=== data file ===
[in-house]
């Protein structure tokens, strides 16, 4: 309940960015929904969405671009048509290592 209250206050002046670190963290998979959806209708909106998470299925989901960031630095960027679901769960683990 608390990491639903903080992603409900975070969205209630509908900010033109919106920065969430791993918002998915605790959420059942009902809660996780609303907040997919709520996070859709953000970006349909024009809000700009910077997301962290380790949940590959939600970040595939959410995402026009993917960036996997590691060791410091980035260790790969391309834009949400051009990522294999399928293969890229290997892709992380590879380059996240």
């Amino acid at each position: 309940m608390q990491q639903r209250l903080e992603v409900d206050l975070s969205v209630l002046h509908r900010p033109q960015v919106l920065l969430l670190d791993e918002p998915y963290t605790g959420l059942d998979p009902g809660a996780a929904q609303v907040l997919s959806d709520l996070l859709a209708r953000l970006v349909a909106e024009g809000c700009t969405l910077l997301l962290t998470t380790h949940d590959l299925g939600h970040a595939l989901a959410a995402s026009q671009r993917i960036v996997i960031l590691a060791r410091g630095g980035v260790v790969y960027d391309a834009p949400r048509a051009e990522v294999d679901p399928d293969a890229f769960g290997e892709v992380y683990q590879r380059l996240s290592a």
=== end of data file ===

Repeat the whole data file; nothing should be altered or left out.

[in-house]
């Protein structure tokens, strides 16, 4: 309940960015929904969405671009048509290592 209250206050002046670190963290998979959806209708909106998470299925989901960031630095960027679901769960683990 608390990491639903903080992603409900975070969205209630509908900010033109919106920065969430791993918002998915605790959420059942009902809660996780609303907040997919709520996070859709953000970006349909024009809000700009910077997301962290380790949940590959939600970040595939959410995402026009993917960036996997590691060791410091980035260790790969391309834009949400051009990522294999399928293969890229290997892709992380590879380059996240």
């Amino acid at each position: 309940m608390q990491q639903r209250l903080e992603v409900d206050l975070s969205v209630l002046h509908r900010p033109q960015v919106l920065l969430l670190d791993e918002p998915y963290t605790g959420l059942d998979p009902g809660a996780a929904q609303v907040l997919s959806d709520l996070l859709a209708r953000l970006v349909a909106e024009g809000c700009t969405l910077l997301l962290t998470t380790h949940d590959l299925g939600h970040a595939l989901a959410a995402s026009q671009r993917i960036v996997i960031l590691a060791r410091g630095g980035v260790v790969y960027d391309a834009p949400r048509a051009e990522v294999d679901p399928d293969a890229f769960g290997e892709v992380y683990q590879r380059l996240s290592a």